Monday, June 6, 2011


Simone de Beauvoir once said, "In the face of an obstacle which is impossible to overcome, stubbornness is stupid."

While taking the dogs on a fairly hilly 2.5 mile walk this morning, Pauly essentially threw a doggy temper tantrum.  Let me preface this story by saying that Pauly's willfulness (not to be confused with stubbornness) is one of my favorite things about him.  For example, when he doesn't want to get into the hot car, he sits down in the driveway and rolls onto his back.  When he doesn't want to leave the beach (his favorite place on earth), he lays down in the sand and insists that I either carry or drag him away.  Usually I respond by dropping the leash and saying "ok, I'm leaving.  See you later!  Bye!" and when he sees me walking away without him, he realizes he has no choice.  I like that he has wishes and that he makes them so clearly known.

This morning we walked about a mile and a half downhill and he was trotting along next to Sophie, both of them panting a bit in the 77-degree 'heat', but doing just fine a few steps ahead of me.  As soon as he saw that our loop was headed in the uphill direction, he took one look at the massive incline stretched out ahead of him and plopped down on the side of the road.  I laughed, put on my come-on-let's-go-fun-voice and tried jogging a little bit hoping he'd hop up.  He didn't.  He rolled over onto his back.  Two cars stopped to make sure everything was ok.  One driver offered to drive the three of us home.  I declined, insisting that my dog was just being stubborn, and not heat-stroking, dying, or whatever else they must have thought.  As I jumped around excitedly promising cookies and a dip in his pool if he'd just walk up the hill, a third guy stopped, asking if I needed help.  Again, I declined, telling him my dog just didn't want to walk uphill.  "I don't blame him", the driver said.  Sophie jumped around, thinking cookies and a dip in the pool and all of this excitement sounded great.  I physically tried to right Pauly from his reclining position onto his feet.  He flopped back down like a sack of potatoes. Stubborn potatoes.  Then, even though it was 11am, I did the only thing I could think of.  "Pauly, is it dinner time?  Are you hungry?".  Those two magic words, Pauly's favorite words in the English language, did the trick.  He hopped up, chugged his little butt up the big hill, and made it home.  He got a cookie, dinner will have to wait another 7 hours.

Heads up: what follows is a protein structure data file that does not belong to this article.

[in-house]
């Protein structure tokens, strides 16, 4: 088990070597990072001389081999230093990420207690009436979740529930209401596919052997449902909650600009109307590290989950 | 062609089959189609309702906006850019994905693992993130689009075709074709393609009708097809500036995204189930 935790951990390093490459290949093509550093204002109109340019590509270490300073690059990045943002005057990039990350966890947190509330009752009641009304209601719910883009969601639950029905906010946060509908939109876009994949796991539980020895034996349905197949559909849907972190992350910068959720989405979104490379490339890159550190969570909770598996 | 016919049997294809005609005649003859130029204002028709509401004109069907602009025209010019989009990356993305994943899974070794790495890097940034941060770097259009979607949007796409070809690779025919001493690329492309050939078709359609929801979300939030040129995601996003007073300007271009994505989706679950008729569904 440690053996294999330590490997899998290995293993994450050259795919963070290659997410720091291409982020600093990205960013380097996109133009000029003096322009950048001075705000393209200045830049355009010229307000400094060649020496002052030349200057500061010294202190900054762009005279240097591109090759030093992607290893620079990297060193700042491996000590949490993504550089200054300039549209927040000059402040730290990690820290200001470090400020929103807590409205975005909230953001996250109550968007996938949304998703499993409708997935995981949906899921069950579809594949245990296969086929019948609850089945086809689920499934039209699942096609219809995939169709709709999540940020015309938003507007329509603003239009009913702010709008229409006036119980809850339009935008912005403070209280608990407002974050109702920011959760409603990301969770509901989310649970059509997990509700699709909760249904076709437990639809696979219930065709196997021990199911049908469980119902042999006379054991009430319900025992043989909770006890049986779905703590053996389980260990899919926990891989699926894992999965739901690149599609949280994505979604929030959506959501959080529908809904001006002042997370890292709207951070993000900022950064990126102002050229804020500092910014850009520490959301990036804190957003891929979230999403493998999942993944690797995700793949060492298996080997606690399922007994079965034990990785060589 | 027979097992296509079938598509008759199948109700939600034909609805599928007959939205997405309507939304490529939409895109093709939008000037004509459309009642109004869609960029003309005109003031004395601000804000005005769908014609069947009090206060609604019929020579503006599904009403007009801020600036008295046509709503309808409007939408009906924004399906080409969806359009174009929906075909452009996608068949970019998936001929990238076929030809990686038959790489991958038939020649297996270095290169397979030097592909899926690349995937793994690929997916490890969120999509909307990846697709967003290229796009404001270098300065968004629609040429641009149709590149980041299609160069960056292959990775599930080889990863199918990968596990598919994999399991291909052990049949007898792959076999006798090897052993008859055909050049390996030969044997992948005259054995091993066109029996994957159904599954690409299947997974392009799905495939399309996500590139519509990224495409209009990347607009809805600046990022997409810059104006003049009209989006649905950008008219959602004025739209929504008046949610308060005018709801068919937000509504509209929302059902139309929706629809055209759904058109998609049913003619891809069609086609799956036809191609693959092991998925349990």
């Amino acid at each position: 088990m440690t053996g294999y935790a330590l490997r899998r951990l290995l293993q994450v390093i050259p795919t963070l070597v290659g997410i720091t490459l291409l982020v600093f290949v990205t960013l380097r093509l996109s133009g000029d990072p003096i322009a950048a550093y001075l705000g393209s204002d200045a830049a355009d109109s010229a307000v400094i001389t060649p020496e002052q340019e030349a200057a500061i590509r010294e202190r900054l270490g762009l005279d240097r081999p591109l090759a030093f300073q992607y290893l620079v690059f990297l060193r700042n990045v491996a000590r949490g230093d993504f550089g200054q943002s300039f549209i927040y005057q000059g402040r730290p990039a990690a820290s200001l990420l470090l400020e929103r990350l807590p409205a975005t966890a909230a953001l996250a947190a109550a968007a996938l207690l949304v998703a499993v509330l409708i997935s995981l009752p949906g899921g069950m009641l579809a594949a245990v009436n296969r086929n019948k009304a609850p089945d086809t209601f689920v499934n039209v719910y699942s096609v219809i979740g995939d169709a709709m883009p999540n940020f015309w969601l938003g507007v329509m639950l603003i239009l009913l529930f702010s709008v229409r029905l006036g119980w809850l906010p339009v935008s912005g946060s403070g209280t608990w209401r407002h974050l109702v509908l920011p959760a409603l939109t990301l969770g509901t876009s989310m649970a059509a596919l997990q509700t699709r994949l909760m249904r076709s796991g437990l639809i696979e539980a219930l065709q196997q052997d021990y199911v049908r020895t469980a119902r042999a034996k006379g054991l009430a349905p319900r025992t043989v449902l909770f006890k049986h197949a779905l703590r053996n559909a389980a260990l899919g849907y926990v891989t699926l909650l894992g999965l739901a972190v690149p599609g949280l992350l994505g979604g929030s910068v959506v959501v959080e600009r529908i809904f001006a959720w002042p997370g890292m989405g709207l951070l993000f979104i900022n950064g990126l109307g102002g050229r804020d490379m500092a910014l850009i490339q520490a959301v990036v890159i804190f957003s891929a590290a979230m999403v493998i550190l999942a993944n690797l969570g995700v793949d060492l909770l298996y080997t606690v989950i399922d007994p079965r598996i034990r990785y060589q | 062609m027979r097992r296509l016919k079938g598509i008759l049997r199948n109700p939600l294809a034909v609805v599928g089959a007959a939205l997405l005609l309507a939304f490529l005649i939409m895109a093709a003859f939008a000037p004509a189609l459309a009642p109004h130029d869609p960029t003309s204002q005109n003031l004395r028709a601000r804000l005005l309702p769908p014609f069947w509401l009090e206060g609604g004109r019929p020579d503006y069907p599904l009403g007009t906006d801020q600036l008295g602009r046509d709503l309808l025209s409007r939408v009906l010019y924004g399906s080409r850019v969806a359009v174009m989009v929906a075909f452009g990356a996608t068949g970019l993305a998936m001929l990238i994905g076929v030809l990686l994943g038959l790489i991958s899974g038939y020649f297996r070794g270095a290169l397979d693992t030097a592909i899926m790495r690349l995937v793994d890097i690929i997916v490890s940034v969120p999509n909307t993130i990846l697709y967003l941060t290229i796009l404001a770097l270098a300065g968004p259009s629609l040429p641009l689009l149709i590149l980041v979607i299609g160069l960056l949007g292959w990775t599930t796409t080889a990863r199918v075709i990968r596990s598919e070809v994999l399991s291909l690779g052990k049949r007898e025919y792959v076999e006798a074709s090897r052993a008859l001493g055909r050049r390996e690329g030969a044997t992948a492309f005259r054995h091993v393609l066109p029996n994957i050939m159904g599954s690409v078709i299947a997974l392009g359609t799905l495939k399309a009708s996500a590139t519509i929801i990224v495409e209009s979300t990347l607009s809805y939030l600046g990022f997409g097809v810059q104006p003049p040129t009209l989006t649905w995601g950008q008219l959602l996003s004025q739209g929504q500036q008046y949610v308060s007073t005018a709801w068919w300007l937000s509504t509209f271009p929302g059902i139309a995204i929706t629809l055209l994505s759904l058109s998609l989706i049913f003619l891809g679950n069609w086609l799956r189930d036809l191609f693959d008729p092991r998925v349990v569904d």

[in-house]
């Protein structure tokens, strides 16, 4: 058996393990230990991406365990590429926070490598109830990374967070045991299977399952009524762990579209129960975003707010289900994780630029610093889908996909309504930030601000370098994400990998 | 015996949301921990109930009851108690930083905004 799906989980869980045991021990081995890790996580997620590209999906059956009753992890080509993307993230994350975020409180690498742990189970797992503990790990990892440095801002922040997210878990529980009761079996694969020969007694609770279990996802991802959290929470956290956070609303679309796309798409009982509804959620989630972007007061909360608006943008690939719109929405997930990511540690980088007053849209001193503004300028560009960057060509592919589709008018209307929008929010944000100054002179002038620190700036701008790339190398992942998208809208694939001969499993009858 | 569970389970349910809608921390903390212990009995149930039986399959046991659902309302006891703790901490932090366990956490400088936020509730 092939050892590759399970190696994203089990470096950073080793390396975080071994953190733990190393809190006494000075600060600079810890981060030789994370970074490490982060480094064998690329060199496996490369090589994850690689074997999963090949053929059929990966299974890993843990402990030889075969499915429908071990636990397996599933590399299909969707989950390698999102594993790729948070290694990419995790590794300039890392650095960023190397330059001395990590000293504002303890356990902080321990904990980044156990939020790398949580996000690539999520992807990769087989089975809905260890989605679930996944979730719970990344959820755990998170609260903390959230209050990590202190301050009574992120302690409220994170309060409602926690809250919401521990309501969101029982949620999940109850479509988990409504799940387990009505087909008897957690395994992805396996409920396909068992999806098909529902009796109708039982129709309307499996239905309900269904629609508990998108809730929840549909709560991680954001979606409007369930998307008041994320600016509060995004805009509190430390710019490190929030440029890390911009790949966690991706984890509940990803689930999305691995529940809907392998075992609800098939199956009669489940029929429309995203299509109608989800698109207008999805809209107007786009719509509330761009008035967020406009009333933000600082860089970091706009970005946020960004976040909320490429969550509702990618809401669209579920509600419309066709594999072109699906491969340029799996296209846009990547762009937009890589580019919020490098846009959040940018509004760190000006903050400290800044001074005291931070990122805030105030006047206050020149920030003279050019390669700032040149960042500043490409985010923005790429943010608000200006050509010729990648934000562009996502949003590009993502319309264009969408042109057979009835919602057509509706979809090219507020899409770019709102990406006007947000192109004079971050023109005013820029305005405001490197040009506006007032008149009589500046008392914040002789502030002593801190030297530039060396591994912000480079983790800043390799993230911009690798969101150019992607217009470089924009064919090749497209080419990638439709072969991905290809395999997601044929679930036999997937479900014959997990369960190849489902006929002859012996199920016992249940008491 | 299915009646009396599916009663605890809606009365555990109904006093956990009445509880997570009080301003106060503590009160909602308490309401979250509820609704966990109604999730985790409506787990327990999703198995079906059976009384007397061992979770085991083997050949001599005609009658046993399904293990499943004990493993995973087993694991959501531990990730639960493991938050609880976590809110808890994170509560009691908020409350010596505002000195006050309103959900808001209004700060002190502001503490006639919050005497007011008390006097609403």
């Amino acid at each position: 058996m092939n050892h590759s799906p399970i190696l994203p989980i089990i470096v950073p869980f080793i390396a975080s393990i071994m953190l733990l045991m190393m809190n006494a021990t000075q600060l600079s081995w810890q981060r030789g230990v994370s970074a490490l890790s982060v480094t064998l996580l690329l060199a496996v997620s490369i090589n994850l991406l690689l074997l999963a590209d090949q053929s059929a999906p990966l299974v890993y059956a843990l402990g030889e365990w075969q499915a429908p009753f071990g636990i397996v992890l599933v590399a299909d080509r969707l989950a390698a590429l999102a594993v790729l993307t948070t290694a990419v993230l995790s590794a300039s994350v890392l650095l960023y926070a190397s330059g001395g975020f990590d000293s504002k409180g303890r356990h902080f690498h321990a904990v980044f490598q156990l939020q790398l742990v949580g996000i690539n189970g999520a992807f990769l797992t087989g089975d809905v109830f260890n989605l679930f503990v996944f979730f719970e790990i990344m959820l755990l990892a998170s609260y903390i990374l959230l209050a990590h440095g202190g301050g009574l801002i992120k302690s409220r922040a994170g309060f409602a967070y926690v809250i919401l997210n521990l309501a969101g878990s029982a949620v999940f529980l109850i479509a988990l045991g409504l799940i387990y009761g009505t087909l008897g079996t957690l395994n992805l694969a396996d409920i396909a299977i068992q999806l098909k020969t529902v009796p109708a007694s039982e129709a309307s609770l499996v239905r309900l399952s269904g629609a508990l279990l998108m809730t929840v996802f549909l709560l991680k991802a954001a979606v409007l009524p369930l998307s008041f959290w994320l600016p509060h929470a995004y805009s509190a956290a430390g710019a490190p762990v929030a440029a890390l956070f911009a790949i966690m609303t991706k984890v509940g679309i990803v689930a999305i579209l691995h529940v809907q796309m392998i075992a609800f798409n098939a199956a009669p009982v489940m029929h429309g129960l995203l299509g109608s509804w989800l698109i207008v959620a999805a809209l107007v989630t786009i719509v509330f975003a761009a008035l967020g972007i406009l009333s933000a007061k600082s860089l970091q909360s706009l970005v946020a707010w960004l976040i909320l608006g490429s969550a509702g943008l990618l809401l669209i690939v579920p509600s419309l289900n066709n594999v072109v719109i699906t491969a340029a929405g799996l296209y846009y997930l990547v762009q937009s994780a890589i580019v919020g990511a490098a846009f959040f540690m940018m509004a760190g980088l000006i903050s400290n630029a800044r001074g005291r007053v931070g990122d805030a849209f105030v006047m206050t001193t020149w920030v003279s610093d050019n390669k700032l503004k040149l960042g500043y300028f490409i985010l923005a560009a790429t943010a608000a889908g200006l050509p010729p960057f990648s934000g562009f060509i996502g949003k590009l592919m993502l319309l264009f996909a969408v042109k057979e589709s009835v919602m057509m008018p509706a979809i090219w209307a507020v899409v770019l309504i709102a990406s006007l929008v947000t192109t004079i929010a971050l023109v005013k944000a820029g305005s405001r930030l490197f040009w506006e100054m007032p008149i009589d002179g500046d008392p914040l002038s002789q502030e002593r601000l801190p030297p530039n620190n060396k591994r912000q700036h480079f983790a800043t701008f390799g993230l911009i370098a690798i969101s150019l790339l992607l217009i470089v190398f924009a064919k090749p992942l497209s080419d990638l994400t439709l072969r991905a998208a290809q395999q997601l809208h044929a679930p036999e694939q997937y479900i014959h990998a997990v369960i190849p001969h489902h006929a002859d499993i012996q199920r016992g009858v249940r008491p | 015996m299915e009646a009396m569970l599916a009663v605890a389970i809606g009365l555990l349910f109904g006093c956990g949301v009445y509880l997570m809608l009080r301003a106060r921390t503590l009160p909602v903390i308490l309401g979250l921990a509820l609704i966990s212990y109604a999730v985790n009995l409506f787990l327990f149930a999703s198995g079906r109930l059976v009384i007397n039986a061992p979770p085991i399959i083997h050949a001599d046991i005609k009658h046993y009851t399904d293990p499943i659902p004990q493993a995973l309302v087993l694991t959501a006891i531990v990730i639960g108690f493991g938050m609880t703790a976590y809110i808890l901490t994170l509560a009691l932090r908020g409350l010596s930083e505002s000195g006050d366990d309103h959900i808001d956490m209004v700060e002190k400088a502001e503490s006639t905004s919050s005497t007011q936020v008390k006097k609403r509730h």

When all else fails, photograph the humor of the situation.


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